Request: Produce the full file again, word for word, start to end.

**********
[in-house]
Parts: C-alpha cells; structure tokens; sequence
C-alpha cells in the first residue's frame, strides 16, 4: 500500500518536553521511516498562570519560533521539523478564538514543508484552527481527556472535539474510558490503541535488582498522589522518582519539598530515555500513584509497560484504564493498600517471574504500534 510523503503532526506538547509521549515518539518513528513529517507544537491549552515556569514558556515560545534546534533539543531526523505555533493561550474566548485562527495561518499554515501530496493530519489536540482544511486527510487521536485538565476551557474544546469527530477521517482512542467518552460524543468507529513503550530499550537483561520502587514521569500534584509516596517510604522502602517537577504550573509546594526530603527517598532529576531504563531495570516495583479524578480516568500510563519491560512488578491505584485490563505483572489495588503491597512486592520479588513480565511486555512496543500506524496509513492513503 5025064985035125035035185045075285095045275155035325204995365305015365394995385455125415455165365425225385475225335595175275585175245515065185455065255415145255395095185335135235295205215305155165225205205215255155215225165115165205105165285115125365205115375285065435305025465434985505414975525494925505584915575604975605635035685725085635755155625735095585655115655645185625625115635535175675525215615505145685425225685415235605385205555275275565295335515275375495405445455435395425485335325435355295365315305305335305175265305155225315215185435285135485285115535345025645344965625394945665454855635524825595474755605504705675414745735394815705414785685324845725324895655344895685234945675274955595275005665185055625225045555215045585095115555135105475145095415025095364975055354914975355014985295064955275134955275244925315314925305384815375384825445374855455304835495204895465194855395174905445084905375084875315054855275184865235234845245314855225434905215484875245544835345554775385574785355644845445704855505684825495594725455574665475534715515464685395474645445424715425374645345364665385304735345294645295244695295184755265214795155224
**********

[in-house]
Parts: C-alpha cells; structure tokens; sequence
C-alpha cells in the first residue's frame, strides 16, 4: 500500500518536553521511516498562570519560533521539523478564538514543508484552527481527556472535539474510558490503541535488582498522589522518582519539598530515555500513584509497560484504564493498600517471574504500534 510523503503532526506538547509521549515518539518513528513529517507544537491549552515556569514558556515560545534546534533539543531526523505555533493561550474566548485562527495561518499554515501530496493530519489536540482544511486527510487521536485538565476551557474544546469527530477521517482512542467518552460524543468507529513503550530499550537483561520502587514521569500534584509516596517510604522502602517537577504550573509546594526530603527517598532529576531504563531495570516495583479524578480516568500510563519491560512488578491505584485490563505483572489495588503491597512486592520479588513480565511486555512496543500506524496509513492513503 5025064985035125035035185045075285095045275155035325204995365305015365394995385455125415455165365425225385475225335595175275585175245515065185455065255415145255395095185335135235295205215305155165225205205215255155215225165115165205105165285115125365205115375285065435305025465434985505414975525494925505584915575604975605635035685725085635755155625735095585655115655645185625625115635535175675525215615505145685425225685415235605385205555275275565295335515275375495405445455435395425485335325435355295365315305305335305175265305155225315215185435285135485285115535345025645344965625394945665454855635524825595474755605504705675414745735394815705414785685324845725324895655344895685234945675274955595275005665185055625225045555215045585095115555135105475145095415025095364975055354914975355014985295064955275134955275244925315314925305384815375384825445374855455304835495204895465194855395174905445084905375084875315054855275184865235234845245314855225434905215484875245544835345554775385574785355644845445704855505684825495594725455574665475534715515464685395474645445424715425374645345364665385304735345294645295244695295184755265214795155224